Definitions

from The American Heritage® Dictionary of the English Language, 5th Edition.

  • noun Liveliness of mind or spirit; wittiness or sprightliness.

from The Century Dictionary.

  • noun Spirit; wit; aptitude, especially of comprehension and expression.

from the GNU version of the Collaborative International Dictionary of English.

  • noun Spirit.
  • noun a French phrase much used by English writers to denote the common spirit pervading the members of a body or association of persons. It implies sympathy, enthusiasm, devotion, and jealous regard for the honor of the body as a whole.

from Wiktionary, Creative Commons Attribution/Share-Alike License.

  • noun Spirit, enthusiasm.
  • noun A wit.
  • noun Liveliness, or active mind and spirit.

from WordNet 3.0 Copyright 2006 by Princeton University. All rights reserved.

  • noun liveliness of mind or spirit

Etymologies

from The American Heritage® Dictionary of the English Language, 4th Edition

[French, from Latin spīritus, spirit; see spirit.]

from Wiktionary, Creative Commons Attribution/Share-Alike License

Borrowed from the French.

Examples

  • One of the first things seared in to my psyche upon arrival at recruiter training in the Marines was the term esprit de corps.

    ERE.net

  • One of the first things seared in to my psyche upon arrival at recruiter training in the Marines was the term esprit de corps.

    ERE.net

  • When the Supreme Court held that the military's interest in esprit de corps allowed it to keep a serviceman from wearing a yarmulke without violating the Free exercise Clause (this was before the 1990 decision in Smith), Congress promptly passed a bill mandating accommodation for religious items to be worn with uniforms.

    Balkinization

  • When the Supreme Court held that the military's interest in esprit de corps allowed it to keep a serviceman from wearing a yarmulke without violating the Free exercise Clause (this was before the 1990 decision in Smith), Congress promptly passed a bill mandating accommodation for religious items to be worn with uniforms.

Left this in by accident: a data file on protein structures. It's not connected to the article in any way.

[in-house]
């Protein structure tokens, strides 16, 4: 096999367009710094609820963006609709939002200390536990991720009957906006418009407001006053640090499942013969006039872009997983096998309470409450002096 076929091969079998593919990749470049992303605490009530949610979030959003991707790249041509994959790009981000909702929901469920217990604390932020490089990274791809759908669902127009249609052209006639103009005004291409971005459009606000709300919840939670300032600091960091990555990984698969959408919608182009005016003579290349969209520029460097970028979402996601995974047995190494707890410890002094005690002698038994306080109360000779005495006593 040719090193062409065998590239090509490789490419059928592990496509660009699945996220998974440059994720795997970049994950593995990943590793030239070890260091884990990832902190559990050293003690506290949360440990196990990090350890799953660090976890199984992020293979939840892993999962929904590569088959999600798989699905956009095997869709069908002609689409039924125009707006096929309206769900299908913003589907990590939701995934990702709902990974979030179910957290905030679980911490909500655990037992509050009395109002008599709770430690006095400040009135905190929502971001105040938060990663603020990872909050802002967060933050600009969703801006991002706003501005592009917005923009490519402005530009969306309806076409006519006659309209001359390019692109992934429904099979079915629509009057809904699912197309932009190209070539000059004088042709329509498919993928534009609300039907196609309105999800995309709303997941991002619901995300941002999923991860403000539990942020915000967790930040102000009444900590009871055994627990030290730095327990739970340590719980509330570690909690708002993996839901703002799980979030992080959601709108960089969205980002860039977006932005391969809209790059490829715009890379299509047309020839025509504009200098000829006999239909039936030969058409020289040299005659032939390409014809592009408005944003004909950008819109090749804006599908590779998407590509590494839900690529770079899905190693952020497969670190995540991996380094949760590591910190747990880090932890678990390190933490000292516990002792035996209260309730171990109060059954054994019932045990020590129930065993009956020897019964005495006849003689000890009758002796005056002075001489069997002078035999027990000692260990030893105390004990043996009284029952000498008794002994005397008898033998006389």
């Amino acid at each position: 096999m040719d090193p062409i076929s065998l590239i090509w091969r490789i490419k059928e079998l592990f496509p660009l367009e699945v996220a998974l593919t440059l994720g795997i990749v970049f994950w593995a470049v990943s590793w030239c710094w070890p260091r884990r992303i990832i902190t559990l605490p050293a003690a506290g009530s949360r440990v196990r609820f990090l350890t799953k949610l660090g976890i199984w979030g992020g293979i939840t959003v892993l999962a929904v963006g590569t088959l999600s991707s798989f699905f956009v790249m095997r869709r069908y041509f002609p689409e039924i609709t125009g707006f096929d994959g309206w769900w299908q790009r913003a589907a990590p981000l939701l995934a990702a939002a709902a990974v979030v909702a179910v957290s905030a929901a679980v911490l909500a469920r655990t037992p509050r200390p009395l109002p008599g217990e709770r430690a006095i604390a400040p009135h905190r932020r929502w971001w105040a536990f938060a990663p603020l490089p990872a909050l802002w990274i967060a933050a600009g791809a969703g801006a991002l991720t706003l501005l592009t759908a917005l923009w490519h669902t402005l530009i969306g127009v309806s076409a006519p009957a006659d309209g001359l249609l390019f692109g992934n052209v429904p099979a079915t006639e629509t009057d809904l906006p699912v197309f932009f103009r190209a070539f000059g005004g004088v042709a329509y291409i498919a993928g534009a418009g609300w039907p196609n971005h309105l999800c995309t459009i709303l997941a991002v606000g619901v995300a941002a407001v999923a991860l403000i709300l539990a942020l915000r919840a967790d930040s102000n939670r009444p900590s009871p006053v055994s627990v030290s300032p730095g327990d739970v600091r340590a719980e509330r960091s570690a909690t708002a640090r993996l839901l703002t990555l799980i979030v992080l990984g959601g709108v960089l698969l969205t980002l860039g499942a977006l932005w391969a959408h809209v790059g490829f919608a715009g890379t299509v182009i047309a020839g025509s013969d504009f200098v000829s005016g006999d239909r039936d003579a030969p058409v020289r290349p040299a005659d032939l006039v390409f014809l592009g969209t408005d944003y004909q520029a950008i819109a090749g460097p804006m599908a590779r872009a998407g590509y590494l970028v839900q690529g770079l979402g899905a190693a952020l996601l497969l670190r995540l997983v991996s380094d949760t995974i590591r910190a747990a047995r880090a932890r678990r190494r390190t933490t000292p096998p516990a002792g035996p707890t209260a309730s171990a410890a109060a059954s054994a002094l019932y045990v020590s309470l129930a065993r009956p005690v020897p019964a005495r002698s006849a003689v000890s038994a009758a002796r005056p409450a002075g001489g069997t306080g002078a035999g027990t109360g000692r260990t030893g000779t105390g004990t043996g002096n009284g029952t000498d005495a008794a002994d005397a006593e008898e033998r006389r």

Balkinization

  • Not merely were the men composing these drafts lacking largely in esprit de corps and unfamiliar with the traditions already established of the battalions into which they were drafted, but from the very fact that their original battalions had been left behind when the others went forward, they had been for some months in surroundings which did not make for high martial spirit.

    War Story of the Canadian Army Medical Corps

  • Ratzinger has much more of what the French call esprit de finesse.

    "I woke up and sighed: the world was Marian"

  • Ratzinger has much more of what the French call esprit de finesse.

    Archive 2006-04-01

  • Esprit de corps and jealousy pull the truth with frightful force, this way and that, and the picture becomes the more distorted because so-called esprit de corps is nothing more than generalized selfishness.

    Criminal Psychology: a manual for judges, practitioners, and students

  • New officers were getting acquainted with their men; that wonderful thing that is called esprit de corps was being made all around me.

    A Minstrel in France

  • The key point I consider to be the FB integration since it allowed multi directional communication - the presenters were reading messaged from people during the event, the users could see the reaction of other users - and thus creating a momentum - an "etat d'esprit" - around the event.

    Blah, Blah! Technology

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